Up step global pandemics and climate change - two considerably greater concerns than terrorism, to be sure, but neither is a national security issue, because neither has any respect for national borders. You can't stop a novel flu virus at a Florida checkpoint and turn it away because its vaccine certificates aren't up to date.
Similarly, I'm not sure what the CIA is going to be able to do about the recent tornadoes that have ripped through New Jersey, or the winter storms that left Texas with an energy crisis on Valentine's Day earlier this year. Maybe that crack team of drugged-up ducks can provide emergency assistance.
Indeed, given the CIA's history of causing outbreaks of disease through biological warfare, you might think this was simply an area they would avoid. Especially since these operations weren't only on foreign soil - such as the African Swine Fever outbreak in Cuba - but also included experiments on the domestic US population.
However, if its intention is to muscle in on the business of predicting climate change and disease outbreaks, the CIA should probably take a look at its long list of spectacular intelligence failures. Predicting future events is always tricky, if not outright impossible, but when your batting average is as poor as that of the denizens of Langley, it may be time to hang up your gloves.
The more disturbing side to this is that these global problems will be branded as requiring global solutions, and the new mission center is the start of the CIA's effort to put itself at the heart of determining those 'solutions'. Furthermore, by turning public health issues into a matter for the security state, the future for civil rights looks increasingly bleak.
This latest move follows a pattern that we've witnessed throughout the novel coronavirus pandemic. In February 2020, some of the mass surveillance provisions and other egregious aspects to the Patriot Act were coming up for renewal, and facing opposition by some members of Congress. The answer? Supporters of the provisions attached the renewals to the coronavirus spending bill to ensure they would pass.
In the UK, the CIA-supported spy tech firm Palantir was granted a lucrative contract for datastores relating to the Covid pandemic, which resulted in widespread public and independent media opposition, but also record profits for Palantir.
More recently, a narrative has emerged in US media that places their spy agencies in the middle of predicting and responding to future outbreaks. In April, an op-ed in the Epoch Times stated that "The CDC's 'Medical CIA' Failed America on the Pandemic."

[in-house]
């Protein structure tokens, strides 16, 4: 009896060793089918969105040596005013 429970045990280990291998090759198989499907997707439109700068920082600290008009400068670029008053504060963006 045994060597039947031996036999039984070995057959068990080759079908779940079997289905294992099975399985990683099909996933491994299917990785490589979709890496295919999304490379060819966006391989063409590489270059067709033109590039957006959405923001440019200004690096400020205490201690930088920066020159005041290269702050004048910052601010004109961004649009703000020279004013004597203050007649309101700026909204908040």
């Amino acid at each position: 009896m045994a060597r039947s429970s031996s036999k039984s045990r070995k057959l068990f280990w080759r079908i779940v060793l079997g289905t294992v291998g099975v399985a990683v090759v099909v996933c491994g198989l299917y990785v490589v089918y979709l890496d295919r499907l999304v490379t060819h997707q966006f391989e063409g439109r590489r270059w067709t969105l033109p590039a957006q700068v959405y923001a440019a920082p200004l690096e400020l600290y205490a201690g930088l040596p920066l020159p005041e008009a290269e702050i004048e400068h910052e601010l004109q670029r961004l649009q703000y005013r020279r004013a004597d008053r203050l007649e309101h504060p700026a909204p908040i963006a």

The piece was heavily critical of the CDC's Epidemic Intelligence Service, which is responsible for ensuring that foreign epidemics don't make their way into the US. The parallels with the CIA are apt, not just because the EIS calls its employees 'officers' but also because it's evidently prone to massive-scale intelligence failures.
In June, in an interview titled "The CIA may be more useful than the CDC in next epidemic," former head of the FDA Dr. Scott Gottlieb said, "We need to start looking at public health through the lens of national security and involving our tools of national security in this mission."
Gottlieb went on: "Historically, the national security agencies wanted to avoid public health issues. And the public health community didn't want the clandestine services anywhere near its mission out of concern that everyone with a white coat would be perceived to be a spy. Covid-19 showed us that the intelligence agencies need to be involved in gathering information about emerging infections around the world."
As such, the CIA's reorganization is the latest step in a process that has been growing throughout the pandemic, whereby the boundary between public health bodies and intelligence agencies is dissolving, and infectious diseases are classified as national security threats.
Given the public's apparent willingness to accept limitations on their liberties in the name of overcoming viral diseases, making people's health the business of the CIA opens the door to the most totalitarian period in the agency's history.
Tom Secker, a British-based investigative journalist, author and podcaster. You can follow his work via his Spy Culture site and his podcast ClandesTime.